Employment Equality Act Claims – The Burden Of Proof*
This issue arose in case ADJ-00027749.
The Adjudication Officer in this case set out some important decisions in relation to the Burden of Proof.
The Adjudication Officer pointed out that the Labour Court had stated that in the case of Southern Health Board –v- Mitchell DEE011 (2001) ELR201 that;
“The first requirement is that the complainant must establish facts from which it may be presumed that the principle of equal treatment had not been applied to them. This indicates that a complainant must prove, on the balance of probabilities, the primary facts on which they rely in seeking to raise a presumption of unlawful discrimination. It is only if those primary facts are established to the satisfaction of the Court, and they are regarded by the Court as being of sufficient significance to raise a presumption of discrimination, that the onus shifts to the respondent to prove that there was no infringement of the principle of equal treatment”.
The Adjudication Officer also quoted the case of Arturs Valpeters –v- Melbury Developments Limited 2010 21ELR64 where the Labour Court stated in respect of Section 85 that;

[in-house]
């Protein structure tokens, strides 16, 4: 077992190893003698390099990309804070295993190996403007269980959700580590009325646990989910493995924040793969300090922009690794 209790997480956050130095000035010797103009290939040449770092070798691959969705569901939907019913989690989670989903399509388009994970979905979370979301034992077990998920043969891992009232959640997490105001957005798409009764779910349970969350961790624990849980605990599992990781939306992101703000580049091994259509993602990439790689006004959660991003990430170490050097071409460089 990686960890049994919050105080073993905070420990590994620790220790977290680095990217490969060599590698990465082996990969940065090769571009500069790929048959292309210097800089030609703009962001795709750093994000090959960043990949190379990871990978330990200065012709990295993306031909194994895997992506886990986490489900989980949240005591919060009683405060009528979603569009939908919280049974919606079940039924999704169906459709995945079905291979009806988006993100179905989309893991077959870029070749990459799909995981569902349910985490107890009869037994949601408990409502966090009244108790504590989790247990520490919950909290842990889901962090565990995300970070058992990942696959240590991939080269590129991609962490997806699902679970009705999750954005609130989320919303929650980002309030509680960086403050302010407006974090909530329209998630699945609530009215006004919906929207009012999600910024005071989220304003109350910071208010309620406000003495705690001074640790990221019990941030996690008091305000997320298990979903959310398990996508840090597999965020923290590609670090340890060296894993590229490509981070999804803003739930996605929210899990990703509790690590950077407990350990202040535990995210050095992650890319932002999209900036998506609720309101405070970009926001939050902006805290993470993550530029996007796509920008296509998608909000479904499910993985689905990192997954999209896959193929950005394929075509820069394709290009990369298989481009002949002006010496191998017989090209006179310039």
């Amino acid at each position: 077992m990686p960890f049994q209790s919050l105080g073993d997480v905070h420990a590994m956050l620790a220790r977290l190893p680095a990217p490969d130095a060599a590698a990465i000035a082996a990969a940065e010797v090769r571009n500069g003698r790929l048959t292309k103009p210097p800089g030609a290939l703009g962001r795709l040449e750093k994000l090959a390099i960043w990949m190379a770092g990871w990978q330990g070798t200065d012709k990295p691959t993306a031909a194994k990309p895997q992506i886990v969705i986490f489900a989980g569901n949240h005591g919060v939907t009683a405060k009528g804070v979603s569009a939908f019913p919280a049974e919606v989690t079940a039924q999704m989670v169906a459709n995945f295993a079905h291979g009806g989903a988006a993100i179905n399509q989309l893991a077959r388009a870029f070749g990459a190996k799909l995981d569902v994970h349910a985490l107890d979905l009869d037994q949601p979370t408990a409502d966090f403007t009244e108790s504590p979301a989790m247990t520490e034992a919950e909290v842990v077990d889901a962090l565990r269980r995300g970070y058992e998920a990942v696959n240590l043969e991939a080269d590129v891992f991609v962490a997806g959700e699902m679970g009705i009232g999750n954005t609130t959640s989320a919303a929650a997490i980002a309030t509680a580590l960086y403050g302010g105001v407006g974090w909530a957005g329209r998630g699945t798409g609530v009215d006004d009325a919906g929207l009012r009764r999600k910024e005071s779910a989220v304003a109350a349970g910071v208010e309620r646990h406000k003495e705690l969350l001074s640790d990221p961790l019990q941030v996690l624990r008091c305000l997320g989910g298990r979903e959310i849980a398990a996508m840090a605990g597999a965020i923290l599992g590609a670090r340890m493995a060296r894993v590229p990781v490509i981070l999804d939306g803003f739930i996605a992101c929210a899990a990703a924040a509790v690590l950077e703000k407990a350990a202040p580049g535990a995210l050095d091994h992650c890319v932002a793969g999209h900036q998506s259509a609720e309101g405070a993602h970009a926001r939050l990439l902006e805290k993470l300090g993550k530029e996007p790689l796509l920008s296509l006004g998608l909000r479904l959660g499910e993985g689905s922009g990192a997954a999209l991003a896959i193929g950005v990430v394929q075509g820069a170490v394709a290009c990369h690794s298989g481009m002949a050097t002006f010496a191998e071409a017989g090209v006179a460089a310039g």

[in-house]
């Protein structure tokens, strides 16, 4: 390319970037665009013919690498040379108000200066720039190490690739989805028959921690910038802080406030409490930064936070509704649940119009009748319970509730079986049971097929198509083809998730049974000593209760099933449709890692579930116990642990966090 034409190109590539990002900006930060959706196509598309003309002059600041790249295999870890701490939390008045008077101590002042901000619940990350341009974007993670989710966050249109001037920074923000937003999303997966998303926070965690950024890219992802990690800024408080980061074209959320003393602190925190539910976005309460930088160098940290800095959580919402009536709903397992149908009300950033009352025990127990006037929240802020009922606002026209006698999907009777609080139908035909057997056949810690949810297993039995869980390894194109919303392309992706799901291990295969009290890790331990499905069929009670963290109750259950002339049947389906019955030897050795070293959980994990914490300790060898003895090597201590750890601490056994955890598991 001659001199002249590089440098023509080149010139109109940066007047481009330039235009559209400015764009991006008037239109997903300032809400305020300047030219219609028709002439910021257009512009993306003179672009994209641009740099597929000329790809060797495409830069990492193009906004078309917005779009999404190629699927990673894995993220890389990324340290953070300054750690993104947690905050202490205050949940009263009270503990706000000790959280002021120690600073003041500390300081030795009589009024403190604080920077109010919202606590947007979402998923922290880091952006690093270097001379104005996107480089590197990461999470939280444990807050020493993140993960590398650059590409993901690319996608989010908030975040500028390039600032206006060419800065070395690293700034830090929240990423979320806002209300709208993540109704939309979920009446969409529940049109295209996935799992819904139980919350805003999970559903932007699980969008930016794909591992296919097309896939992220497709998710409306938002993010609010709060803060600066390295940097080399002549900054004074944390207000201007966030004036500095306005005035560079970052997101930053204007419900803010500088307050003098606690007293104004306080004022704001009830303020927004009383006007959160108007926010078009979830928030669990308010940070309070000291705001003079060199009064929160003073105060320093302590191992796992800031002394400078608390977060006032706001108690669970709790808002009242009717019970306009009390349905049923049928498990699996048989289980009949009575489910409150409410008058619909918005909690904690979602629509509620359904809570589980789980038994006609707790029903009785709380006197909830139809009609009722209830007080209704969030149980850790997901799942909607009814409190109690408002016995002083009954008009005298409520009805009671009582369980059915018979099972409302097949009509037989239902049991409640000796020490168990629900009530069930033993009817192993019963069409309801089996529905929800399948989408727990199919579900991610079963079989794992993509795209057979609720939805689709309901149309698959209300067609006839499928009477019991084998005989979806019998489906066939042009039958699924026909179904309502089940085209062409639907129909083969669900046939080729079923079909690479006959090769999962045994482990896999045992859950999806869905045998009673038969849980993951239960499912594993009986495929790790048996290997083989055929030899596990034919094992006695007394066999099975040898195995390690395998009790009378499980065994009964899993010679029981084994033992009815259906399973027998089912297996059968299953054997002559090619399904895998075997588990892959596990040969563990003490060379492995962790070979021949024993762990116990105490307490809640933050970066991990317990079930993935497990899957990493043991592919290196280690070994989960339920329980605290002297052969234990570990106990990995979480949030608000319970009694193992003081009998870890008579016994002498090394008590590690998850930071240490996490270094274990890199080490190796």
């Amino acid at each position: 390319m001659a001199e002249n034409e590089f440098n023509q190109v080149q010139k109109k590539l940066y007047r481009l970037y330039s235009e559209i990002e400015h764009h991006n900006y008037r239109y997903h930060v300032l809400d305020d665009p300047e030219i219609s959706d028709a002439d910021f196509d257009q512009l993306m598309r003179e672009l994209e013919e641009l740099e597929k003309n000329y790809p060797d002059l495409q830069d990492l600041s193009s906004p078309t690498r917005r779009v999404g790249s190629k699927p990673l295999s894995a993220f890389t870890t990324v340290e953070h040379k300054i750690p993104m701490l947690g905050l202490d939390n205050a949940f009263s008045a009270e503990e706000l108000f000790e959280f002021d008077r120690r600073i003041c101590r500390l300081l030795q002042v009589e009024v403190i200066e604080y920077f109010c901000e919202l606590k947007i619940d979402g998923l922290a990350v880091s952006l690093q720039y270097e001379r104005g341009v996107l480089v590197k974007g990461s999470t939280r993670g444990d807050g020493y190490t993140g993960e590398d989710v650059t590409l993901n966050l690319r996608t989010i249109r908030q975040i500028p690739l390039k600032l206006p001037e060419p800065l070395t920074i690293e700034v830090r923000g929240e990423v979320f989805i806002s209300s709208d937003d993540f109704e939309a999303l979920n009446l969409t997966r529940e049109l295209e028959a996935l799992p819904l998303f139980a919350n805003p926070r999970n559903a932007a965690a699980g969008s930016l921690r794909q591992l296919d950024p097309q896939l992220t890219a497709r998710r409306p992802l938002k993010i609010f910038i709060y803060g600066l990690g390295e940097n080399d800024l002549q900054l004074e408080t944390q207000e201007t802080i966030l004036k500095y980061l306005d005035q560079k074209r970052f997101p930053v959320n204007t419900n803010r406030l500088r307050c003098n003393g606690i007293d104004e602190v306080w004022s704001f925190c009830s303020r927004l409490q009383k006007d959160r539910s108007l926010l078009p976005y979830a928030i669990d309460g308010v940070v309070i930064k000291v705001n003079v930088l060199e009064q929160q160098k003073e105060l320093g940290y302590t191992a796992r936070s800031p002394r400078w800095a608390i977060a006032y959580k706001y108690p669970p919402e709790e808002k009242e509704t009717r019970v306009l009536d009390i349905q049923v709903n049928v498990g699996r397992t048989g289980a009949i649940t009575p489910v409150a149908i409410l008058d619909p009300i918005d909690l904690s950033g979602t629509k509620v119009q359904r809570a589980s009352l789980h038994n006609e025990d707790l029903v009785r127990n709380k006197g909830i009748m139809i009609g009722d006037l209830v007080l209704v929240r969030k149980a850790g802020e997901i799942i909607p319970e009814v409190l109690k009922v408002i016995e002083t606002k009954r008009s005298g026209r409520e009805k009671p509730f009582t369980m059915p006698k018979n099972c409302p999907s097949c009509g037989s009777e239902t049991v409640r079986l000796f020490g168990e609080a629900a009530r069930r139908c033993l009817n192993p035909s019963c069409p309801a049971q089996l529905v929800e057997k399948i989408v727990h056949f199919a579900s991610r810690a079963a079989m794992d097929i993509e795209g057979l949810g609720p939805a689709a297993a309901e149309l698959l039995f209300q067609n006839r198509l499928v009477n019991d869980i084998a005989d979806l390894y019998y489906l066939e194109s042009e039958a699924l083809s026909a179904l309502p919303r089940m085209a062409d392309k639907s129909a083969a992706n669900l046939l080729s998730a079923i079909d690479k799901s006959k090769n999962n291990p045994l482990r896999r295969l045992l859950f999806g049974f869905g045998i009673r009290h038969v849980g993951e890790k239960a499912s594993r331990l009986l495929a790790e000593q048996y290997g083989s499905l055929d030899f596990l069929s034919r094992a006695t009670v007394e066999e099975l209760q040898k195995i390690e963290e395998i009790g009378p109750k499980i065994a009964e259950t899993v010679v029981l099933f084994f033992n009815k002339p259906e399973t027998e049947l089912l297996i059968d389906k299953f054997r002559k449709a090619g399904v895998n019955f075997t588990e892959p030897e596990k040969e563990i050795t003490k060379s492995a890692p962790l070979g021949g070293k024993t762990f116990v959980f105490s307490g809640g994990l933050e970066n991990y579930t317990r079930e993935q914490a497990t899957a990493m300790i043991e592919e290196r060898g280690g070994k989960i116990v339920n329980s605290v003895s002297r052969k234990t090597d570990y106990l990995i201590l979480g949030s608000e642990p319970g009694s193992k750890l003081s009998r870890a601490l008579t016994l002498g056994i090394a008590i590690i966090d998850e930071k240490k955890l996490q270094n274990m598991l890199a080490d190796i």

“This requires that the complainant must first establish facts from which discrimination may be inferred. What those facts are will vary from case to case and there is no closed category of facts which can be relied upon. All that is required is that they must be of significant significance to raise a presumption of discrimination. However, they must be established as facts on credible evidence. Mere speculation of assertions, unsupported by evidence, cannot be elevated to a factual basis upon which an inference of discrimination can be shown. Section 85A places the burden of establishing the primary facts fairly and squarely on the complainant and the language of this provision admits no exceptions to that evidential rule”.
The case of Margetts –v- Graham Anthony & Company Limited EDA038 is one where the evidential burden which must be discharged before a prima facie case of discrimination can be said to have been established was outlined by the Labour Court.
The Labour Court stated as follows;
“The mere fact that the complainant falls within one of the discriminatory grounds laid down under the Act is not sufficient in itself to establish a claim of discrimination. The complainant must adduce other facts from which it may be inferred, on the balance of probability, that the act of discrimination has occurred”.
The Adjudication Officer set out that where facts are established from which discrimination may be inferred it is then for the respondent employer to prove the absence of discrimination.
It is helpful that the Adjudication Officer has set out this in some detail.
*Before acting or refraining from acting on anything in this guide, legal advice should be sought from a solicitor.
**In contentious cases, a solicitor may not charge fees or expenses as a portion or percentage of any award of settlement.